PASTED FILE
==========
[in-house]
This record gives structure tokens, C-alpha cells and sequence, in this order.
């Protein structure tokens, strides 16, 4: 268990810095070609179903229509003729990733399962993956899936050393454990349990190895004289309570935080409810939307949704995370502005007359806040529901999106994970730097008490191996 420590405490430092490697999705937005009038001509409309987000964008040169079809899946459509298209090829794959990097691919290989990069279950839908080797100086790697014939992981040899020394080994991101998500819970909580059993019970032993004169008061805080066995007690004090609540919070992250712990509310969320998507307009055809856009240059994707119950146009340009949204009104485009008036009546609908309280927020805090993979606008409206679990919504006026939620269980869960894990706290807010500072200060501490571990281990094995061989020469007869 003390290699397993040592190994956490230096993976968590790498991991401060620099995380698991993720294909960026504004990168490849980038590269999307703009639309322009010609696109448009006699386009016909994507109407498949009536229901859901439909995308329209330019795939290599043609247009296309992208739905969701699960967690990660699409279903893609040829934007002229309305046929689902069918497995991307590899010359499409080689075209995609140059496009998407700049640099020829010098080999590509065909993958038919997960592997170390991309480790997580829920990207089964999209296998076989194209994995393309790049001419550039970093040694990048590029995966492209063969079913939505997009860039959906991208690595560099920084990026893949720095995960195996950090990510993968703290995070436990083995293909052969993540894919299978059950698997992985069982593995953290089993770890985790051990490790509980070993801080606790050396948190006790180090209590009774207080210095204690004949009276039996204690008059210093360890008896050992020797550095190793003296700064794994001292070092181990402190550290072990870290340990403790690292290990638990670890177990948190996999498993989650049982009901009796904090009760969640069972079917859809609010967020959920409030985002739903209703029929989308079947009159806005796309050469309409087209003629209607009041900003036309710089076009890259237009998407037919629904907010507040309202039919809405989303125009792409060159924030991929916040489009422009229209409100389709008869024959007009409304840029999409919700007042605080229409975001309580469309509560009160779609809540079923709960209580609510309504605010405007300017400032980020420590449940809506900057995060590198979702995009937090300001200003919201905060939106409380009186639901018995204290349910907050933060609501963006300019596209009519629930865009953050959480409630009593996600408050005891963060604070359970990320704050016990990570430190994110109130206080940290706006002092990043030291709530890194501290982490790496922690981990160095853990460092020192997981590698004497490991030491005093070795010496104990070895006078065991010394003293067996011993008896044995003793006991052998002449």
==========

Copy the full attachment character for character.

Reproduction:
[in-house]
This record gives structure tokens, C-alpha cells and sequence, in this order.
């Protein structure tokens, strides 16, 4: 268990810095070609179903229509003729990733399962993956899936050393454990349990190895004289309570935080409810939307949704995370502005007359806040529901999106994970730097008490191996 420590405490430092490697999705937005009038001509409309987000964008040169079809899946459509298209090829794959990097691919290989990069279950839908080797100086790697014939992981040899020394080994991101998500819970909580059993019970032993004169008061805080066995007690004090609540919070992250712990509310969320998507307009055809856009240059994707119950146009340009949204009104485009008036009546609908309280927020805090993979606008409206679990919504006026939620269980869960894990706290807010500072200060501490571990281990094995061989020469007869 003390290699397993040592190994956490230096993976968590790498991991401060620099995380698991993720294909960026504004990168490849980038590269999307703009639309322009010609696109448009006699386009016909994507109407498949009536229901859901439909995308329209330019795939290599043609247009296309992208739905969701699960967690990660699409279903893609040829934007002229309305046929689902069918497995991307590899010359499409080689075209995609140059496009998407700049640099020829010098080999590509065909993958038919997960592997170390991309480790997580829920990207089964999209296998076989194209994995393309790049001419550039970093040694990048590029995966492209063969079913939505997009860039959906991208690595560099920084990026893949720095995960195996950090990510993968703290995070436990083995293909052969993540894919299978059950698997992985069982593995953290089993770890985790051990490790509980070993801080606790050396948190006790180090209590009774207080210095204690004949009276039996204690008059210093360890008896050992020797550095190793003296700064794994001292070092181990402190550290072990870290340990403790690292290990638990670890177990948190996999498993989650049982009901009796904090009760969640069972079917859809609010967020959920409030985002739903209703029929989308079947009159806005796309050469309409087209003629209607009041900003036309710089076009890259237009998407037919629904907010507040309202039919809405989303125009792409060159924030991929916040489009422009229209409100389709008869024959007009409304840029999409919700007042605080229409975001309580469309509560009160779609809540079923709960209580609510309504605010405007300017400032980020420590449940809506900057995060590198979702995009937090300001200003919201905060939106409380009186639901018995204290349910907050933060609501963006300019596209009519629930865009953050959480409630009593996600408050005891963060604070359970990320704050016990990570430190994110109130206080940290706006002092990043030291709530890194501290982490790496922690981990160095853990460092020192997981590698004497490991030491005093070795010496104990070895006078065991010394003293067996011993008896044995003793006991052998002449």